Direct Exam of Treating Doctor

In a personal injury case one of the most important witnesses is the treating doctor. Here is my guide for direct examination of the treating doctor.

Meet the treating doctor before the direct examination. This needs to be done before the defense deposition. Cover client’s significant medical records including records that predate injuries at issue. Discuss any similar injury so the doctor is prepared to address it in the deposition and later during direct and cross examination. Discus the injury at issue.

As with all direct examination of a witness tell him what will be covered so he has a road map. Preparation is important but not at the expense of spontaneity. The direct examination is conversational rather than rehearsed. If it is being recorded remind  doctor the camera is the jury.

In direct when in doubt stick to the six good friends: who, what, when, where, why & how questions. Rarely will you go wrong with this formula on direct. Make sure doctor is testifying on a more probable than not basis on opinions concerning nature and extent of injuries as well as conditions caused by event at issue.

Begin by asking the doctor why he is here today. The first minutes of the direct examination are the most important. Have doctor tell the jury he is plaintiff’s treating physician. He has been asked to testify on the injuries his patient  sustained in the traumatic event, the course of treatment and how plaintiff is doing today. 

Discuss Doctor’s background: Medical education, Association memberships, Board certification (include Teaching positions if applicable).

Discuss treatment of traumatically injured patients with similar injuries to plaintiff. Include questions about other areas of his medical practice. If doctor’s practice lacks a forensic component elicit this testimony. If there is a forensic component  discuss the nature of this practice, and how it differs from a treating practice.

On treatment of client start with when he began treating client. If before injury what type of treatment. Cover pre- injury treatment or lack of treatment so jury hears pre-injury condition from you rather than defense during cross examination. On treatment for injury discuss  initial subjective presentation, examination (covering objective findings), diagnosis (making sure more probable than not caused by injury mechanism), and treatment plan.

Illicit testimony on significant appointments. Cover subjective presentation and examination findings  (which is objective evidence of injury). Cover referrals such as physical therapy and diagnostic studies. Elicit testimony on any significant medical record outside our doctor. Also have doctor explain significant diagnostic findings and how they were caused by the injury.

Unless waiving specials, have doctor testify all treatment he gave and referred is necessary to address client’s injuries. Get testimony that bills for necessary treatment are reasonable. Cover future medical care necessary to address continuing conditions as well as reasonable estimate of future medical costs.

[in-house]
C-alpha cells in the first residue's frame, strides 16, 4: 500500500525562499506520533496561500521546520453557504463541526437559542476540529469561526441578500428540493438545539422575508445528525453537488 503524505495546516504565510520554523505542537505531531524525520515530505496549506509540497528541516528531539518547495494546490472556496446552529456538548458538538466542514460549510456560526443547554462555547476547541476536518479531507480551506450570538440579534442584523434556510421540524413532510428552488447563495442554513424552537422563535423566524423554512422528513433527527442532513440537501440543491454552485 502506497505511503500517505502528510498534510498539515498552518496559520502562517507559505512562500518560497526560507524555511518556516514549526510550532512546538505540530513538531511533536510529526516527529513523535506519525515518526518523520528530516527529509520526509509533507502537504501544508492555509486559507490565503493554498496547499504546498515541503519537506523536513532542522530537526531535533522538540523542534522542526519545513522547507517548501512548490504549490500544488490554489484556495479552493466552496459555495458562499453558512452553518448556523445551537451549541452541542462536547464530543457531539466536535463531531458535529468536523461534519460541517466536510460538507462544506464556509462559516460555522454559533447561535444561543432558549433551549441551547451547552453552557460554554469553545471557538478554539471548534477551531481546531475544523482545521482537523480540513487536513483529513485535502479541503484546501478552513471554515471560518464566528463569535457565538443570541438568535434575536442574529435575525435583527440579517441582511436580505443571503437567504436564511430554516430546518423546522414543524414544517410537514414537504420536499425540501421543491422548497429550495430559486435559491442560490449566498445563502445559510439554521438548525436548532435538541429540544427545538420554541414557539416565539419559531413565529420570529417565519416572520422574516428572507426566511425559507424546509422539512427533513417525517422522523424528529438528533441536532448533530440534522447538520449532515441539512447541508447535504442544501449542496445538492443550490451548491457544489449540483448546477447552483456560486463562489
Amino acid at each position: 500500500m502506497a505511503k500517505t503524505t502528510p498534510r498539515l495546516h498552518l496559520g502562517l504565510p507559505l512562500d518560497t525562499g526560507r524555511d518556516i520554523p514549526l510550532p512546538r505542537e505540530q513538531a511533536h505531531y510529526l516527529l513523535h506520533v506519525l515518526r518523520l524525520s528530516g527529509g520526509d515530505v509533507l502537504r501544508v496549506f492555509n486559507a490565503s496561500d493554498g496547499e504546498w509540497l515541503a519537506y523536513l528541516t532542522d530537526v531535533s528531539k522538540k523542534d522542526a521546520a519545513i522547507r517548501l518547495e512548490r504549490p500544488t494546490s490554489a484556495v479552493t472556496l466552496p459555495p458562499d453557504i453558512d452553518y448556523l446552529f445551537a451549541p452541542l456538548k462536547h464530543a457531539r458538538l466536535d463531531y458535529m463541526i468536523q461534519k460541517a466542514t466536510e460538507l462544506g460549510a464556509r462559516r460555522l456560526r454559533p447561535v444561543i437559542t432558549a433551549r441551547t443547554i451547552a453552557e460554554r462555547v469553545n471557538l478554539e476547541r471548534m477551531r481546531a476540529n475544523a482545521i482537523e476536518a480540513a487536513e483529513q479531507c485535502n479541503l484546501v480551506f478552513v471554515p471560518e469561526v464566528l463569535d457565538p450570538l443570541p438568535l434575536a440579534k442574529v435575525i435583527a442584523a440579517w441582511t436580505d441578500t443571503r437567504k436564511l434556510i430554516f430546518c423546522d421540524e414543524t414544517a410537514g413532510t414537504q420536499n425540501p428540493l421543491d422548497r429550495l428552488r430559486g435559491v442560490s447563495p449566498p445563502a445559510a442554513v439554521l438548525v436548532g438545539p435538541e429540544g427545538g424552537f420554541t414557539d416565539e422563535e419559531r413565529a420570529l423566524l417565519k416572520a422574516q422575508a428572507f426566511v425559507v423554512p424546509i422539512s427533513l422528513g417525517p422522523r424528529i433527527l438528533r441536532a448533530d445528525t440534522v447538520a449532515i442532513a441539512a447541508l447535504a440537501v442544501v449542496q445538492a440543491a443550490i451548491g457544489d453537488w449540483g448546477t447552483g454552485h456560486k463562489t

Cover disability or impairment rating based on AMA Guidelines, impact on activities, impact on employment, pain and suffering (past, present, & future).

Conclusion. On a more probable than not basis is condition a result of the injuries sustained in our collision (causation). Discuss plaintiff’s history of  subjective presentation being objectively consistent with subjective presentation. Discuss plaintiff’s dedication to recovery. End with future residuals being more likely than not.

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8 Responses to “Direct Exam of Treating Doctor”

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  3. Cal Lemon says:

    Good Information… thank you for the information.

  4. I really enjoyed this post. You explain Direct Examination of a Treating Physician very well. As treating doctors with Medical House Call we are turning back the clock. Medicine used to be practiced regularly on a personal level, before busy doctor’s offices, complicated insurance policies, long lines at clinics, rushed office visits, and crowded emergency rooms. Today many doctors have lost sight of what matters most- the patient. Doctor and patient need a truthful relationship which comes by taking the time necessary to discuss, examine, diagnose, and treat the condition. When our patient is injured and has a legitimate claim we need to cooperate with our patient’s lawyer. This means testifying. Your post helps to understand what will happen before and during direct examination.

  5. Really appreciate you sharing this blog.Really looking forward to read more. Keep writing.

  6. Cristen Harnist says:

    Im thankful for the blog article. Will read on…

  7. The clearness of your post is spectacular. Your RSS feed will keep me updated with forthcoming posts. Thanks a million and please keep up the rewarding work.

  8. Mike Leuckel says:

    Excellent post with some good info, think i’ll share this on my twitter if you don’t mind and maybe even blogroll it depending on the feedback, thanks for sharing

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